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Improving Gaps in Primes Proof to Include Powers of Primes

Find all positive integer solutions to the equation \(a!+b=p^{k}\), with \(1<b≤a\) and \(p\) prime.

Note by Anthony Kirckof
10 months, 3 weeks ago

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Let \(a!+b=p^{k}\) for some integers \(1<b≤a\) and \(p\) prime. Since \(b≤a, b|a!\), and so \(b|a!+b= p^{k}\). Thus, \(b=p^{m}\) for some \(m<k\). If \(m>1\), then \(p,p^{2},⋯,p^{m}<a\), and so \(p^{m+(m-1)+⋯+1}|a!=p^{k}-p^{m}=p^{m}(p^{k-m}-1)\), and \(p^{(m-1)+(m-2)+⋯+1}|p^{k-m}-1\). This implies that \(p^{k-m} \equiv 1 \pmod{p}\). But this only works if \(p^{k-m}=1\), or \(k=m\), a contradiction.

So we now have \(a!+p=p^{k}\). Let’s assume that \(2p≤a\). Then \(p,2p≤a\), therefore \(p^{2}|a!\). But then \(p^{2}|p^{k}-a!=p\), a contradiction. So \(p≤a<2p.\) Now working with our equation, we get:

\(a!+p=p^{k}\)

\((p-1)!(p+1)⋯(a-1)a+1=p^{k-1}\)

\((p-2)!(p+1)⋯(a-1)a=p^{k-2}+p^{k-3}+⋯+p+1.\)

From here on, let’s assume that \((p-1)>4\). Then we know that \((p-2)! \equiv 0 \pmod{(p-1)}\). We also have \(p^r \equiv 1 \pmod{(p-1)}\) for all nonnegative \(r\). Applying these,

\(0 \equiv 1+1+⋯+1+1=k-1 \pmod{(p-1)}.\)

So \((k-1)=n(p-1)\), or \(k=n(p-1)+1\) for some integer \(n\). We have \(a!+p=p^{n(p-1)+1}\). Since \(a<2p\), we can write:

\(a!≤(2p-1)!=[(p-(p-1))(p+(p-1))]⋯[(p-2)(p+2)][(p-1)(p+1)]p\)

\(a!≤[p^2-(p-1)^2][p^2-(p-2)^2]⋯[p^2-2^2 ][p^2-1^2]p\)

\(a!<(p^2)(p^2)⋯(p^2)(p^2-1)p\)

\(a!<(p^2)^{p-2}(p^2-1)p\)

\(a!<p^{2(p-2)+1} (p^2-1).\)

And so:

\(p^{n(p-1)+1}=a!+p<p^{2(p-2)+1} (p^2-1)+p=p^{2(p-1)+1}-p^{2p-3}+p<p^{2(p-1)+1}.\)

Since \(p>4\), we thus have \(n(p-1)+1<2(p-1)+1\), or \(n<2\). Clearly, \(n\) must be nonnegative. If \(n=0\), then \(k=1\), which is a contradiction. So \(n=1\) and \(a!+p=p^p\).

Now let \(p-1=2^{c}x\) and \(p+1=2^{d}y\), with \(x\) and \(y\) odd. Note either that \(c\) or \(d\), but not both, must equal 1. Furthermore, let \(P_2(e)\) denote the power of 2 in the prime factorization of some integer \(e\). For example, by our definitions, \(P_2(p-1)=c\) and \(P_2(p+1)=d\). Note that if we can write \(e\) out as a product \(e_1\cdot e_2\cdot \cdot \cdot e_i\), then we can write \(P_2(e)=P_2(e_1\cdot e_2⋯e_i)=P_2(e_1)+P_2(e_2)+⋯+P_2(e_i)\).

Case 1: \(c=1\). We then have:

\(a!=p^p-p=p(p^{p-1}-1)=p(p^{2x}-1)=p(p^{x}-1)(p^{x}+1)\)

\(a!=p(p-1)(p^{x-1}+⋯+p^2+p+1)(p+1)(p^{x-1}-⋯+p^2-p+1)\)

\(P_2(a!)=0+1 + 0 + d + 0 \)

\(P_2(a!)=d+1\)

Case 2: \(d=1\). We then have:

\(a!=p^p-p=p(p^{p-1}-1)=p(p^{2^cx}-1)\)

\(a!=p(p^x-1)(p^x+1)(p^{2x}+1)(p^{2^2x}+1)⋯(p^{2^{c-1}x}+1)\)

\(P_2(a!)=0+c + 1 + 1 + 1 + ⋯ + 1\)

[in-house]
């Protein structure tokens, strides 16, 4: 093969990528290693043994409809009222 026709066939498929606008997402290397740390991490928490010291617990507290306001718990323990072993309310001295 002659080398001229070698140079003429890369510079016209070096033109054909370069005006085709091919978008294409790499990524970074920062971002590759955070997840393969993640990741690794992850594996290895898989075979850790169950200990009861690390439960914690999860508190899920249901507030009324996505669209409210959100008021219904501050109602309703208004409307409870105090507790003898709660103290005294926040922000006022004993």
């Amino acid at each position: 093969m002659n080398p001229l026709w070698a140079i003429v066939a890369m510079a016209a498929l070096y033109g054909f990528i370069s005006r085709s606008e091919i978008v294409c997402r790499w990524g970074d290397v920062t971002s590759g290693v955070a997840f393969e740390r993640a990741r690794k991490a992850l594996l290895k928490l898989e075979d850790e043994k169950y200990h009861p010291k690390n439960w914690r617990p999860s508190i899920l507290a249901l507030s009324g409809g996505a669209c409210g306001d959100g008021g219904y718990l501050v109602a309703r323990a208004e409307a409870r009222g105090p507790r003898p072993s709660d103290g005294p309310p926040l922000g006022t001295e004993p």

\(P_2(a!)=2c\)

To generalize, we can say that \(P_2(a!)=c(d+1)\) to cover both of these cases. We now directly give a bound for \(P_2(a!)\):

\(P_2(a!)=⌊a/2⌋+⌊a/2^2⌋+⋯+⌊a/2^z⌋,\)

where \(z\) is such that \(2^z≤a<2^{z+1}\). Since \(a≥2^z\),

\(P_2(a!)≥2^{z-1}+2^{z-2}+⋯+1=2^z-1.\)

Moving on, we have:

\(2^cx=p-1<a<2^{z+1}\)

\(2^{c-1}-1<2^{c-1}x-1<2^z-1≤P_2(a!)=c(d+1)\)

\(2^{c-1}-1<c(d+1)\).

Also,

\(2^dy=p+1≤a+1<2^{z+1}+1<2^{z+1}+2\)

\(2^{d-1}-2<2^{d-1}y-2<2^z-1≤P_2(a!)=c(d+1)\)

\(2^{d-1}-2<c(d+1)\).

In the case where \(c=1\), we use the second result here, and simplify: \(2^{d-1}-3<d\). The only \(d\) for which this equation holds are \(d=1,2,3\). Once again, we can’t have \(d=1\), so here, \(d=2\) or \(3\). Likewise, in the case where \(d=1\), using the first result and simplifying, we get \(2^{c-1}-1<2c\). In this case, omitting the solution of \(c=1\), we must have \(c=2, 3\) or \(4\). Since \(c≤4\) and \(d≤3\), but one of \(c,d\) is 1, we have \(P_2(a!)=c(d+1)≤8\). But then note that \(P_2(12!)=10\), so we must then have \(a≤11\). But then \(p≤a≤11\), and \(p=7,11\) are the only possibilities. But \(a!=7^7-7\) and \(a!=11^{11}-11\) have no solutions for \(a\).

Our original assumption that \((p-1)>4\) must then be false, so we consider \(a!+p=p^k\) for \(p=2,3,5\) and \(p≤a<2p.\) If \(p=2\), then \(a=2\) or \(3\). We see that \(2!+2=2^2\) and \(3!+2=2^3\). Moving on, if \(p=3\), then \(a=3,4,\) or \(5\). From here, we get \(3!+3=3^2\) and \(4!+3=3^3\), but \(a=5\) has no solutions. If \(p=5\), then \(a=5,6,7,8,\) or \(9\). From these, we have \(5!+5=5^3\) and no other solutions. Thus, the only solutions \((a,p,k)\) are \((2,2,2), (3,2,3), (3,3,2), (4,3,3),\) and \((5,5,3).\) Anthony Kirckof · 10 months, 3 weeks ago

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@Anthony Kirckof What a great solution! It captures so many useful ideas.

I likewise solved the problem by looking at powers of \(2\). However, most of my solution is bounding work, which would have been greatly simplified if I found \(k=p\). Something I have to keep in mind is \(p-1|k-1\), which I have seen in another problem involving factorials, but forgot to consider here. Also that bound on \(a!\) to derive \(n=1\) takes a bit of intuition; it did not come to my mind though. Xuming Liang · 10 months, 2 weeks ago

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@Xuming Liang Yeah that's a way I like to sometimes look at odd factorials. In general,

\((2k-1)!=[k+1][k-1][k+2][k-2]\cdots [k+(k-1)][k-(k-1)]k\)

\(=[k^2-1^2][k^2-2^2]\cdots [k^2-(k-1)^2]k\)

\(<(k^2)^{k-1}k\)

\(=k^{2k-1}\).

This result is also achievable through AM-GM, but this method allowed for the variation I needed to get the result I was looking for. Anthony Kirckof · 10 months, 2 weeks ago

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